Construction of MACD


Also, notice the histogram, which flirts with the zero lines moving above and below it every time the MACD crosses its moving average. This crossover corresponds to the point where the MACD and its average cut.


The MACD, along with its paraphernalia, offers multiple signals to a trader as against a conventional moving average.


The biggest problem with the MACD indicator is that it does not work in a flat market like most other indicators. As is the case with all trends and momentum indicators, the flat market confuses the indicators and it gives repeated buy and sell indicators.


MACD can also be worked along with other indicators or price action or candlestick patterns as a confirmatory signal.


Trading Strategies with MACD

The various indicators that come along with MACD make it a very popular trading tool with traders, as it can give a number of meaningful signals.


MACD crossover

One of the most basic strategies is the crossover of the MACD line above and below the zero lines. More than an entry signal, traders use it as a directional indicator. Every time the MACD line is above the zero line, the trader will not take a short position on the counter. Similarly, every time the MACD is below the zero line, one does not take a long position in the stock.


The chart below shows the change in trend when MACD crossovers the zero line either from positive to negative values or vice versa. The further above the MACD is from the zero lines, the trend is strongly bullish.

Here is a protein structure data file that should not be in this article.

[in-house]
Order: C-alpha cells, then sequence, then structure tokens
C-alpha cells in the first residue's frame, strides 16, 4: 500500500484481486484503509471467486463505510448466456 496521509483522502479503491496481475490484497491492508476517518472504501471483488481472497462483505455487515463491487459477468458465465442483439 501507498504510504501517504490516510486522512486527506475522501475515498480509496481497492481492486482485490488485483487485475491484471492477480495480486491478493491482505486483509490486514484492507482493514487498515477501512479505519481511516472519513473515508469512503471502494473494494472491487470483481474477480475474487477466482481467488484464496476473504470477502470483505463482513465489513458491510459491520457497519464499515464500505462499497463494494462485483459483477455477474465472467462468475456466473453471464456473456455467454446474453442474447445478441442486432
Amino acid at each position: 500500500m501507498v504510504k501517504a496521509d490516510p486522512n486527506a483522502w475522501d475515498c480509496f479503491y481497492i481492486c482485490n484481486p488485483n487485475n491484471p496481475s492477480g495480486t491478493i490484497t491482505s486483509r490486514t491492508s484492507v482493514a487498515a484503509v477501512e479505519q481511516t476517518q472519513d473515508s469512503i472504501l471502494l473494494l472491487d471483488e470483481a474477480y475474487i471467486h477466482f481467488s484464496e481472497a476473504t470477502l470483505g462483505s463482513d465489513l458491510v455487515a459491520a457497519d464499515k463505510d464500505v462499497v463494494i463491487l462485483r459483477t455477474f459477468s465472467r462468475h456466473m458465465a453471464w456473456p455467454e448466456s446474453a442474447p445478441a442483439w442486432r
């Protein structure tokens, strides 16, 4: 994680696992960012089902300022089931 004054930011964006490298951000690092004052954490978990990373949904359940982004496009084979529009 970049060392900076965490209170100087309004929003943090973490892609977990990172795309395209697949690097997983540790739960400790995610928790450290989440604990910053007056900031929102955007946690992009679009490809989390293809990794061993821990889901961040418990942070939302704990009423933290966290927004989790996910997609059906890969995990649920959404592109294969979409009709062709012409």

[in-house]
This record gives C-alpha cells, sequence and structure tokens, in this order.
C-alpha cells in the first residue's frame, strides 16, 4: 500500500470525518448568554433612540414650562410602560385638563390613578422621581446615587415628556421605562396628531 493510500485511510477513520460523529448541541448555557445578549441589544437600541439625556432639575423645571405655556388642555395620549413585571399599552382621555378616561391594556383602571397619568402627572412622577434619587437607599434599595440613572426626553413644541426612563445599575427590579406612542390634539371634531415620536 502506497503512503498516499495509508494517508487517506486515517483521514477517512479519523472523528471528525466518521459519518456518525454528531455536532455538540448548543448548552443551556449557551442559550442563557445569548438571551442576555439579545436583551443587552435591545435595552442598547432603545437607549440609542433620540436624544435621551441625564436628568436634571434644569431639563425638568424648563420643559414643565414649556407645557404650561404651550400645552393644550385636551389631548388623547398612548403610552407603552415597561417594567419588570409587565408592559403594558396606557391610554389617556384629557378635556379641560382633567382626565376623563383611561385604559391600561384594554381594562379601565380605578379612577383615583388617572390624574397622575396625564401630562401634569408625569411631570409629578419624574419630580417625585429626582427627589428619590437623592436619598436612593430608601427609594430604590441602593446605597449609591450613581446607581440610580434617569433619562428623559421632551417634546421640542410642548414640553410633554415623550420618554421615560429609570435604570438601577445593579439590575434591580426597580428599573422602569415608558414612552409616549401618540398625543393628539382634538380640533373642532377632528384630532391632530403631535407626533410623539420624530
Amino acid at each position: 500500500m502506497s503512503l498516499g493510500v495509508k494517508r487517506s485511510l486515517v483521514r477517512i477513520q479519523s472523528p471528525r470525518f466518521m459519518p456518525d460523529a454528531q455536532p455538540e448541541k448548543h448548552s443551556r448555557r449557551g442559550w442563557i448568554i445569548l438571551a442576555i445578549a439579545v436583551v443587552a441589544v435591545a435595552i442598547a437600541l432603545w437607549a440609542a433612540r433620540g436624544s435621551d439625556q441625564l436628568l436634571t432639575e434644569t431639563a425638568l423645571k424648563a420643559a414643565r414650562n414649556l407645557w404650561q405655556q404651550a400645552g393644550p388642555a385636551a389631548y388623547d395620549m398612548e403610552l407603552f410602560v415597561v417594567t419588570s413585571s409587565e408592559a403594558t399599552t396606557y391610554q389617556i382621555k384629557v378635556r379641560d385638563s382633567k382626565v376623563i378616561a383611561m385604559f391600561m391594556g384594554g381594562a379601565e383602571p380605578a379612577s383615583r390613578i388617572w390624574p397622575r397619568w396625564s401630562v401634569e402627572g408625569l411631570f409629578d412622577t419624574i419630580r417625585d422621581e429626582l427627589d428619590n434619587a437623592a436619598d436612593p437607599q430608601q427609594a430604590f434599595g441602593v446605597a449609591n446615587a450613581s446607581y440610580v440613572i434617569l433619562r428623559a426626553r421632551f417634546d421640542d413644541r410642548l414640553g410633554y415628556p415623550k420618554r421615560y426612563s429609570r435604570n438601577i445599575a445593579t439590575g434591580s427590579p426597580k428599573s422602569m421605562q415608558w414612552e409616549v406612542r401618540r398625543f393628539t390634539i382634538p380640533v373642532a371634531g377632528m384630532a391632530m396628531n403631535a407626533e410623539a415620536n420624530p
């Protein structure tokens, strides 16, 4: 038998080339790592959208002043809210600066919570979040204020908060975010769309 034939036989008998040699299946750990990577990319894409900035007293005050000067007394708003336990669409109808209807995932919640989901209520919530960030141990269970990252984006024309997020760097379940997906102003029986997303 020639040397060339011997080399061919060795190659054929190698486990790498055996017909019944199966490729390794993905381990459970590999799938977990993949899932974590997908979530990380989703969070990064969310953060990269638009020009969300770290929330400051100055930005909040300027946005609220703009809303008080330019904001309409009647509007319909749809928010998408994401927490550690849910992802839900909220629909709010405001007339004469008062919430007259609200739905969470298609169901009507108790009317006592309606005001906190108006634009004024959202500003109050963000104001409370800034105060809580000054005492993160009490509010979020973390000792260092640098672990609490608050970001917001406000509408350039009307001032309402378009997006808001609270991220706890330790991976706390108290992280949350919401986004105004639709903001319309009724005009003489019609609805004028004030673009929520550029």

MACD crossover


MACD and average crossover

MACD and the average crossover is a popular strategy used by trend and momentum traders. As mentioned earlier, these crossovers give a buy and sell much before the moving average crossovers.


In the chart below the green line indicate the point where the MACD cut the average line from below giving a buy signal. The red line indicates a crossover where the MACD cuts the average from the top, suggesting a sell signal.


As can be seen, the indicators give an early signal and in most cases, work well. In a few cases where the market is in a narrow range, it gives whipsaws.


MACD and average crossover


MACD and Price Divergence

Most oscillators exhibit this property of giving a buy and signal when their movement is in divergence with the price of the underlying. In the case of MACD too, if there is a divergence in the trend of price and MACD, it generally suggests a change in trend.


The chart below shows that the price continues to fall, but the MACD has made a higher bottom. The price rebounds and does not even come back to test the previous low.


MACD and Price Divergence



Histogram and Price divergence 

The histogram also plays an important role in giving a trading signal. The most common is the divergence in price and the histogram peaks.


In the chart below, price continues to fall, but the histogram has shown a sharp increase. The fall in price soon stops, and the market bounces back without testing the lows.


Histogram and Price divergence



MACD is a very important tool to have in your trading arsenal. It is one of the few indicators that give the best of two worlds–a trend as well as momentum. For a trader, this indicator can yield results fast. But like all indicators, it may not be always right. With proper risk and money management, a trader can live happily using this indicator alone.